Benavides who is from Ohio, joins Bush after serving as communication director for Michigan Gov. Rick Snyder’s re-election campaign. Previously, she served as national Hispanic press secretary and Florida press secretary for the Romney campaign in 2012. She also spent time working on the Republican National Convention and for the Hispanic Leadership Network.

“It shows the Bush camp is bringing on serious talent, seasoned folks who can work both English and Spanish,” said Izzy Santa, former RNC Hispanic media director, who left for the private sector in 2014. “Her role for Snyder was just communications director. It’s important to know both worlds because being Hispanic doesn’t mean you speak Spanish only. It means you can resonate with both markets in the community.”


Rubio was the featured guest at an event at Republican donor Paul Singer’s place in New York attended by influential Republican foreign policy hawks.

According to sources who attended the dinner, Rubio was well-received among attendees— one said that “people who walked out of the room were totally in love” — a sign that he could be coming into favor among people influential with the New York Jewish Republican donor class, among whom Singer is the most sought-after. Singer is holding a series of dinners with potential candidates such as the one that featured Rubio, the New York Times reported over the weekend. Singer has not committed to a candidate.

“There is clearly been at the very least a real surge of interest in Rubio — Who is this guy and can he win and can he be a real player? — in a way that even two or three months ago there wasn’t,” said one Republican operative who attended the dinner.

“What I think is attracting these types of Republicans to Rubio is not simply his policy positions, although there is strong agreement here and a feeling that he is truly one of us,” said another Republican operative who was in attendance. “It’s a judgment that he may be the most naturally gifted politician in the party, a sunny, likable figure with an inspiring personal story and a way of talking about conservative ideas that could attract a great many mainstream voters.”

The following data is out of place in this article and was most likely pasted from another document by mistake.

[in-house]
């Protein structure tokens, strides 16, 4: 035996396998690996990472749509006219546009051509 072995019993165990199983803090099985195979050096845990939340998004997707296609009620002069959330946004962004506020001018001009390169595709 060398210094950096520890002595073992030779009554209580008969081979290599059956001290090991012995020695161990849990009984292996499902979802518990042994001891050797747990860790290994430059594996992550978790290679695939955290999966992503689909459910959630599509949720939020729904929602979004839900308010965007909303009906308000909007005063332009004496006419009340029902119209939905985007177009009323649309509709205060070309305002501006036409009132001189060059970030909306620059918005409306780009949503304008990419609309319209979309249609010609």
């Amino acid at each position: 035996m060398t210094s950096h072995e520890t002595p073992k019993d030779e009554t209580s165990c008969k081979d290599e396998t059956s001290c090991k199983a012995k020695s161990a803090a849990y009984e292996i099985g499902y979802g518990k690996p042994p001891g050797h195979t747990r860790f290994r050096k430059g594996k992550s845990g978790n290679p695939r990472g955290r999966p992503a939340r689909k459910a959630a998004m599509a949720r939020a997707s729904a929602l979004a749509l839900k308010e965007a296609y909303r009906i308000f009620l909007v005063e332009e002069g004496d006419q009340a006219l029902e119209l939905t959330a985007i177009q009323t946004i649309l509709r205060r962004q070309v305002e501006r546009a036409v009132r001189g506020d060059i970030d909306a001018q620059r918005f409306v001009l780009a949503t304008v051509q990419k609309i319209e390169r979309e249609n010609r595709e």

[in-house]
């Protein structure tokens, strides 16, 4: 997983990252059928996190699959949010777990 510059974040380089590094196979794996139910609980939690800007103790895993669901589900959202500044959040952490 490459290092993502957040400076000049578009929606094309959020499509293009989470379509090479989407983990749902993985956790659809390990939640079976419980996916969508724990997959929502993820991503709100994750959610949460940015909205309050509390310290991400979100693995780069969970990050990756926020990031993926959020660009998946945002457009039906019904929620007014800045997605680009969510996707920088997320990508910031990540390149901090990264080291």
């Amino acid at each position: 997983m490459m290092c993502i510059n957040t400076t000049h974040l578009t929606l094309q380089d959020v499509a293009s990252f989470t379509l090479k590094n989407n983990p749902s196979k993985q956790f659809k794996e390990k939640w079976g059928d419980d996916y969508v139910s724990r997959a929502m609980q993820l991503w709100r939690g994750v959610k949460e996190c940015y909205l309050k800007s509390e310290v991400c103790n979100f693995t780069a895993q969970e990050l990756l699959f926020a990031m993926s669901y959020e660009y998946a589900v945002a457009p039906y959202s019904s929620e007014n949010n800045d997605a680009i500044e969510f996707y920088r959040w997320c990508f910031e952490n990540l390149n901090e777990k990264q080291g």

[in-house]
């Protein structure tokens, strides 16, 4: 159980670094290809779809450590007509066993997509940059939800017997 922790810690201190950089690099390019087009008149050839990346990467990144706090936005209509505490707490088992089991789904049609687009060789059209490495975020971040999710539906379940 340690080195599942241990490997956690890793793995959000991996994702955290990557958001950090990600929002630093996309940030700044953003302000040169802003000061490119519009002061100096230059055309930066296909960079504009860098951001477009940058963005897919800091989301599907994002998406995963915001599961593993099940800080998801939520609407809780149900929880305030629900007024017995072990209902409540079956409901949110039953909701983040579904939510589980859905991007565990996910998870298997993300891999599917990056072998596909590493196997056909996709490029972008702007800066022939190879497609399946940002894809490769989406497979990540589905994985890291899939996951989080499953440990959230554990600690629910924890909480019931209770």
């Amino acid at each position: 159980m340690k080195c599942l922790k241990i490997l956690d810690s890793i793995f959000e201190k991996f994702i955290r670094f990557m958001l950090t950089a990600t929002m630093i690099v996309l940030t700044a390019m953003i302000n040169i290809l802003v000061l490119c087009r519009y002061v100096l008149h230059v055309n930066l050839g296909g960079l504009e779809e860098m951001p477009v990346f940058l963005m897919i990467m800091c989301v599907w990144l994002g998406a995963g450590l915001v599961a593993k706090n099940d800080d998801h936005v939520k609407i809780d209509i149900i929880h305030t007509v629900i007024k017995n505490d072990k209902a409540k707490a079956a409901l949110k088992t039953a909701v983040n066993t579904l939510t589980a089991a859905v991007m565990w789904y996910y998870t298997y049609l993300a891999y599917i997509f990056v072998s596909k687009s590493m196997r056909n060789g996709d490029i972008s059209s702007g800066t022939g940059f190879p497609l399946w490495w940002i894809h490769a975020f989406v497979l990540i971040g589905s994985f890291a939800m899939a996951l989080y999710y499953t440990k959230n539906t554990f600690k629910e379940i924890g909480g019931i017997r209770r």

Alex Sink lost a close race for governor against Rick Scott in 2010. She re-entered the political arena in 2014, running for the U.S. House of Representatives seat in Pinellas County left open when C.W. “Bill” Young died. David Jolly beat her in that race a little more than a year ago.

She has found a fertile place to practice that ideal with the Florida Wildlife Federation, where she has a seat on the board. Our state is rife with environmental issues, from potential fracking in Collier County near Naples to the disingenuous way lawmakers are approaching Amendment 1 — the conservation land acquisition issue overwhelmingly approved by voters in November.

And it will be five years ago on Monday that the Deepwater Horizon drilling rig operated by BP Oil exploded in the Gulf of Mexico, triggering an environmental catastrophe. To call it an oil spill doesn’t come close to capturing the impact of the damage caused by the estimated 134 million gallons that flowed into the Gulf over 87 days.

But tourism has rebounded. Oil isn’t washing up on the beaches.

All is well? Not even close.

Or as Sink put it, “a bunch of bad-looking stuff is still happening out there.”

The National Wildlife Federation has a disturbing message about the long-term impact.

“It may take years or even decades before the full impacts are known, and more research is clearly needed. In the meantime, restoration of the gulf ecosystem must become a high priority for the nation,” the organization said in a report available online at

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When Florida racked up impressive enrollment numbers in 2014 for insurance plans offered under the Affordable Care Act, some healthcare analysts were surprised.